The BBC commented that there were not many of us in for the debate on Afghanistan yesterday. The truth was more of us went in than could speak, because once again the time allowed for the debate was too short. Those who did speak were limited to 6 or 8 minutes. I left it to colleagues who specialise in defence and who have visited Afghanistan.
It was a serious debate which abandoned party lines. There were several Conservatives strongly in favour of the war and the need to press it more vigorously. There were Labour MPs who disagreed with our presence there and felt we should get out as soon as possible as honourably as possible. Most MPs agreed we needed to provide the equipment needed, though there was more disagreement on party lines on whether that was currently being delivered.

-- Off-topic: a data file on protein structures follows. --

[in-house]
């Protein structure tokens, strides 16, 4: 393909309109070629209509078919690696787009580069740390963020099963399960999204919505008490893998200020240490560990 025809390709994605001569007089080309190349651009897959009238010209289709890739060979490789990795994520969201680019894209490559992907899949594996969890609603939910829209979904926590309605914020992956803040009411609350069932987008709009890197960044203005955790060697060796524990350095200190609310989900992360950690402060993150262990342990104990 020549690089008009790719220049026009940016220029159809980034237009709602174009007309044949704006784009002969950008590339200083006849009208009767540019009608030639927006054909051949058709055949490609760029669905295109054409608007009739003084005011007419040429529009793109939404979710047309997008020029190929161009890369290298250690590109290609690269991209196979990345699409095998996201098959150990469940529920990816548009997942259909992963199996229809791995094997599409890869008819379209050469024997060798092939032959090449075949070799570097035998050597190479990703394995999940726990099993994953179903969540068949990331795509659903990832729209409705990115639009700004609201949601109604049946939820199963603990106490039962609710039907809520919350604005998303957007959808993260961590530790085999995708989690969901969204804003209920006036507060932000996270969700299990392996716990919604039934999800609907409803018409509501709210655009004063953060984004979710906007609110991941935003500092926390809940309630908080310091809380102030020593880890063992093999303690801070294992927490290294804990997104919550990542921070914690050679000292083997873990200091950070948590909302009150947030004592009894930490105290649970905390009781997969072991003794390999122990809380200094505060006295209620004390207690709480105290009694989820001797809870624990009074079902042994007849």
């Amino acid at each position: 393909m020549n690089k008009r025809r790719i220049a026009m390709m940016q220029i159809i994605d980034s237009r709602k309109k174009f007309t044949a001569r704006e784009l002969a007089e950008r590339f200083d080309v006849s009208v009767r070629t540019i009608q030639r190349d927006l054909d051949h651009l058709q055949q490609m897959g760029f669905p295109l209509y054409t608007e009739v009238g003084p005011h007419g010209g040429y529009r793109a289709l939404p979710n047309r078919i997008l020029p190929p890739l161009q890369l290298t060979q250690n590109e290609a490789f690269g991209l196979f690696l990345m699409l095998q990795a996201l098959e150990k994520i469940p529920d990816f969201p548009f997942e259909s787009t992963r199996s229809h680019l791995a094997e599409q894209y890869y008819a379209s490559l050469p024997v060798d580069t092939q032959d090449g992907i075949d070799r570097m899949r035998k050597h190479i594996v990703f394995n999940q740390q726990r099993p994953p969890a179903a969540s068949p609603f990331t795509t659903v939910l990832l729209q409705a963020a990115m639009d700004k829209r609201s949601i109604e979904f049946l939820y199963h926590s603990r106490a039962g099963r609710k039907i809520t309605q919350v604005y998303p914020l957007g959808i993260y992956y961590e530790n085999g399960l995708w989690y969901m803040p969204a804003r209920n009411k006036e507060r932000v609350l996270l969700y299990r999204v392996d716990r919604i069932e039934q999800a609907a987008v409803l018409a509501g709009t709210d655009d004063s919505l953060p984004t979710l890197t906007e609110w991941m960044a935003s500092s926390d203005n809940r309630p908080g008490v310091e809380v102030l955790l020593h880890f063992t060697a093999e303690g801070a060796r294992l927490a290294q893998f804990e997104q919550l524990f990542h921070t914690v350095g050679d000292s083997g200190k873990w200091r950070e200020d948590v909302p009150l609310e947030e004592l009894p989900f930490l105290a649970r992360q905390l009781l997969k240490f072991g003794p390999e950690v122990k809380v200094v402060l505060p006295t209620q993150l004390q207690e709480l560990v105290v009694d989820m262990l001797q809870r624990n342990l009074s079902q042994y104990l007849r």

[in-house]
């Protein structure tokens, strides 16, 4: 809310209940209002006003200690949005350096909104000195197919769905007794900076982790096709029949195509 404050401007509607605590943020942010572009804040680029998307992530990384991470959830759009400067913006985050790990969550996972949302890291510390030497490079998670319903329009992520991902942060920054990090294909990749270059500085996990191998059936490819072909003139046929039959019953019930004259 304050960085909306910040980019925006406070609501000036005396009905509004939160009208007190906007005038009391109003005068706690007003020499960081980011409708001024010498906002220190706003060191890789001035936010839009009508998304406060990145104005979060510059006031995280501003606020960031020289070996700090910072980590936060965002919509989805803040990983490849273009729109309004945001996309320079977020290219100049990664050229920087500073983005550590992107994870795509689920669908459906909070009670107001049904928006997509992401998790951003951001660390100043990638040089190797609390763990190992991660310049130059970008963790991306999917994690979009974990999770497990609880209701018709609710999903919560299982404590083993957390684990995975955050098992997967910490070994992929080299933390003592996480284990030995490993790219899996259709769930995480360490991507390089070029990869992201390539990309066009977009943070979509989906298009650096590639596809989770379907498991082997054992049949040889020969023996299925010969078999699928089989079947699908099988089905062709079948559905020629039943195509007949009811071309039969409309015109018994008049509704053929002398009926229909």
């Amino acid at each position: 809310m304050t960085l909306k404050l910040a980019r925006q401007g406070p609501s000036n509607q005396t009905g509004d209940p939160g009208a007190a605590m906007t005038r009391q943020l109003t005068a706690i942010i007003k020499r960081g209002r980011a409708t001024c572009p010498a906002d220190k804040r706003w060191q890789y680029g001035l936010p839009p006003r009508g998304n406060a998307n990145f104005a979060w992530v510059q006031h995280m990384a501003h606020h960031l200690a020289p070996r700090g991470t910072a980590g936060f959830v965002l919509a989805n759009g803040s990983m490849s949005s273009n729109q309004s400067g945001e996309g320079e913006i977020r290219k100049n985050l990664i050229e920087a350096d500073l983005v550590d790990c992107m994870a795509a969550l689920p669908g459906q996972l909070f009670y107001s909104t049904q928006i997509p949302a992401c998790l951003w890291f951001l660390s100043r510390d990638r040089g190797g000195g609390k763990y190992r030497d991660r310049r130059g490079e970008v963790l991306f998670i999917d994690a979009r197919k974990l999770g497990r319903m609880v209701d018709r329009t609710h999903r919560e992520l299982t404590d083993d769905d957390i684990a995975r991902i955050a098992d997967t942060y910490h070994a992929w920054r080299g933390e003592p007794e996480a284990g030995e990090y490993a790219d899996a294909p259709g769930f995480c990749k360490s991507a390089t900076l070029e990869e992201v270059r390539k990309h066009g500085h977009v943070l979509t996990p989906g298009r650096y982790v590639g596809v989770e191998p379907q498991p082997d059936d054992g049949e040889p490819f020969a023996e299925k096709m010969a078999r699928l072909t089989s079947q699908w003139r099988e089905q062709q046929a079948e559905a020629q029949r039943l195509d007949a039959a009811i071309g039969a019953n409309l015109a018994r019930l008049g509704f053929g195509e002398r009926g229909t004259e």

It is now emerging that the UK has many helicopters that are not being committed to Afghanistan, whilst our troops in Afghanistan have access to far fewer helicopters than their US allies. The government is right to say that not all journeys can be made by air, and that some of the tragic deaths could not have been avoided by the presence of helicopters. The critics are right to say that the way to protect more troops more often against the latest Taliban tactic of bombs on roads is to fly more . After the bluster and spin, the government will probably get round to sending more helicopters. Why on earth don’t they change their line, say the Taliban tactics have evolved and as a result it is their priority to send more suitable transport to the troops and they are straining every sinew to do so? And then why don’t they do it?